What to do if your toddler suddenly gets carsick on a road trip

What to do if your toddler suddenly gets carsick on a road trip

My 17 month old gets carsick. At first, I thought it was a fluke. Z got carsick for the first time while driving through windy, hilly, one-lane, mountain roads of North Carolina. I was having bouts of motion sickness as the driver, so I wasn’t entirely surprised when he got sick halfway through the trip.

But on a recent 9 hour drive to Florida, where the roads are straight and flat, my toddler got carsick on two separate occasions hours apart. The first, completely my fault because I passed him the iPad preloaded with Elmo and Sesame Street kid’s games hoping to occupy him for a little. Not even five minutes later and I realized how terrible of  a decision that was.

The second time though, we were an hour from our final destination and the cruise control was on. I don’t know what triggered the motion sickness episode, but it was a doozy. It took a good 35 minutes to “clean up” and after an already exhausting trip, I was beat.

So here’s what to do if your toddler suddenly gets carsick on a road trip:

  1. Make sure your toddler is safe and breathing
    Ok, so there’s a really scary moment if you are traveling solo and your toddler gets carsick where you hear them gurgling, but not talking or crying. It’s a horrifying sound, but don’t panic. It helps if you have a car seat mirror installed so you can get a view of them without swerving off the road. But if you can’t see them, pull over safely and quickly to make sure your little is ok.
  2. Find a safe place to stop
    You may have pulled over on the nearest side of the road to check on their safety, but that’s not a safe place to remain stopped for any length of time. Once you know your baby is ok, get back on the road and pull off at the nearest rest area, gas station or convenience store.
  3. Strip them and get their feet on the ground
    Grounding is a great way to get their brain’s messaging back in line with reality. Motion sickness is a result of your brain being confused: your body feels stationary, but your eyes see motion. And stripping them down to their skivvies, because, throw up. Throw up is everywhere and the only way to prevent it from being every other where is to get them clean first.car sick toddler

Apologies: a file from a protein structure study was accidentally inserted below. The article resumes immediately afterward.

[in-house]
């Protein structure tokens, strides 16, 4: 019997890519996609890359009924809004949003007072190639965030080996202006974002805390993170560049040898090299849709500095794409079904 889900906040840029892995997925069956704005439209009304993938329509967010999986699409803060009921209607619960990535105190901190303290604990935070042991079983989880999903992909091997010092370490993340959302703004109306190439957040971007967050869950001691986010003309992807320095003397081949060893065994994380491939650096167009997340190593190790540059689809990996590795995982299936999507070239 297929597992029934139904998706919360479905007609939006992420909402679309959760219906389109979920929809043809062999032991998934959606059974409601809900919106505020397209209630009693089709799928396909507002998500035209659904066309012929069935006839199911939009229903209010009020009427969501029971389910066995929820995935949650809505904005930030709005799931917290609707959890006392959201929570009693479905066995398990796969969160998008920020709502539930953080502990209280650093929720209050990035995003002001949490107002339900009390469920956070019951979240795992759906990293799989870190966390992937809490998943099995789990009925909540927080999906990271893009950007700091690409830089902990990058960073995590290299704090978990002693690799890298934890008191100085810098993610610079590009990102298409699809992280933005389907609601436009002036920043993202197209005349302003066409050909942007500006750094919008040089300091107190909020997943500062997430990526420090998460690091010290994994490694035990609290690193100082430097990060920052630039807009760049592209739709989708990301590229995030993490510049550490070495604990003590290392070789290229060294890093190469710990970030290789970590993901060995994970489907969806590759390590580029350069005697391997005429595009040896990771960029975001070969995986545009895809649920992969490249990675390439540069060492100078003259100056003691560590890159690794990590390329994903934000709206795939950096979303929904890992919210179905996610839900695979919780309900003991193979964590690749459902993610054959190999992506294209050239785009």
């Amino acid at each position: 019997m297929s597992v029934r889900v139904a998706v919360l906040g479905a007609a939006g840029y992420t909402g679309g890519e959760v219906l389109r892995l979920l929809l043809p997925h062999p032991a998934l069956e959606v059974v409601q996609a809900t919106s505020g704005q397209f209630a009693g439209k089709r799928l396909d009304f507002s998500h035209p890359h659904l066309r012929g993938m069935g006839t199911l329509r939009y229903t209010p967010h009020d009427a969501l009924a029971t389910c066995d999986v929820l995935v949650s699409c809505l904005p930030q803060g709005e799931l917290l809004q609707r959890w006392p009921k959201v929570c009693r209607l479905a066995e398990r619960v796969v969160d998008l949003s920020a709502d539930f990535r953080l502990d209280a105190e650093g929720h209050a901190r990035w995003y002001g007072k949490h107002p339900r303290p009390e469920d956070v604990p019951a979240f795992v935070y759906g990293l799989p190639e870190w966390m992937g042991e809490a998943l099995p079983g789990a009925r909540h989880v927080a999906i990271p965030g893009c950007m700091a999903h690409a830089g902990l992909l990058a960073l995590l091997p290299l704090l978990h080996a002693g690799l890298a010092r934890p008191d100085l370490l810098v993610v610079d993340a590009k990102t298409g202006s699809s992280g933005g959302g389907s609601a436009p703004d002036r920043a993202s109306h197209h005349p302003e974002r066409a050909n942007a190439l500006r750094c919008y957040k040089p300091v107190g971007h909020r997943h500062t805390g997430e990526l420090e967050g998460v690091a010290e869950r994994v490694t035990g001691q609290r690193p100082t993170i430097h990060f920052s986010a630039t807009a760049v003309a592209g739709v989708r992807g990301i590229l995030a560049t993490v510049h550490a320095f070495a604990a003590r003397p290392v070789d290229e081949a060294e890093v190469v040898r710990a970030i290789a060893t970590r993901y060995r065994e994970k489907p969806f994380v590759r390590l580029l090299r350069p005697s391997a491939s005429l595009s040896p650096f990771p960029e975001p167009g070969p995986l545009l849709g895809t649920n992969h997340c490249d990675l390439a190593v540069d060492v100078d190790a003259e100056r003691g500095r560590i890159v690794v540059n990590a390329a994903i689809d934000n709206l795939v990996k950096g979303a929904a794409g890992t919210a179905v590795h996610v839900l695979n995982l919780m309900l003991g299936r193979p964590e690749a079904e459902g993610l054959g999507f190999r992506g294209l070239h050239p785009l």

4. Clean your toddler first
    Seriously. It needed it’s own line. Clean your baby’s face, legs, feet, brush their teeth even. Luckily you’ll have wipes handy as a mom of a toddler, but you need to get them as clean as possible. The smell /taste of vomit can cause repeat episodes. (For them, and maybe even you!)
  5. Clean the car seat the best you can
    This is where you’re going to be limited and where you need to get resourceful. You’ll need dry napkins or paper towels in addition to wet wipes. If you don’t have these handy, check out the rest area or gas station you’re stopped at for supplies. You’ll also need two garbage bags. One for the yuck and one for the carseat!
  6. Cover the car seat for the remainder of your trip
    Whether you use the garbage bag with holes ripped for the straps or you throw a blanket down, you’ll want to provide a barrier between your kid and the throw-up covered car seat for the rest of the drive. Had I done this after the first, relatively calm, round of motion sickness, I wouldn’t have had the mess I had the second time around.

The above tips are useful for the middle of the trip, unforeseeable events. But if your infant or toddler is prone to car sickness, you need to prepare in advance.

  • Keep feedings to a minimum and stick to dry starches, like crackers or bread. The more they eat, the more that’s going to come up.
  • Limit toys / games that require their little eyes to do a lot of work. This means no iPad, no DVDs, no books. Yes, that makes it tougher to entertain them, but it decreases the risks of an episode exponentially.
  • Consider forward facing just for the trip. I know, I know. Rear facing is recommended for as long as possible, and there is no hard-fast proof that rear facing causes more car sickness than forward facing car seats. Given my extensive personal experience with motion sickness, though, I am considering the option.
  • Buy a “puking poncho” for long car rides. Yup, that’s exactly what it sounds like.
  • Talk to your pediatrician about an anti-nausea medication. Ondansetron and Emetrol are two commonly prescribed for motion sickness and nausea.


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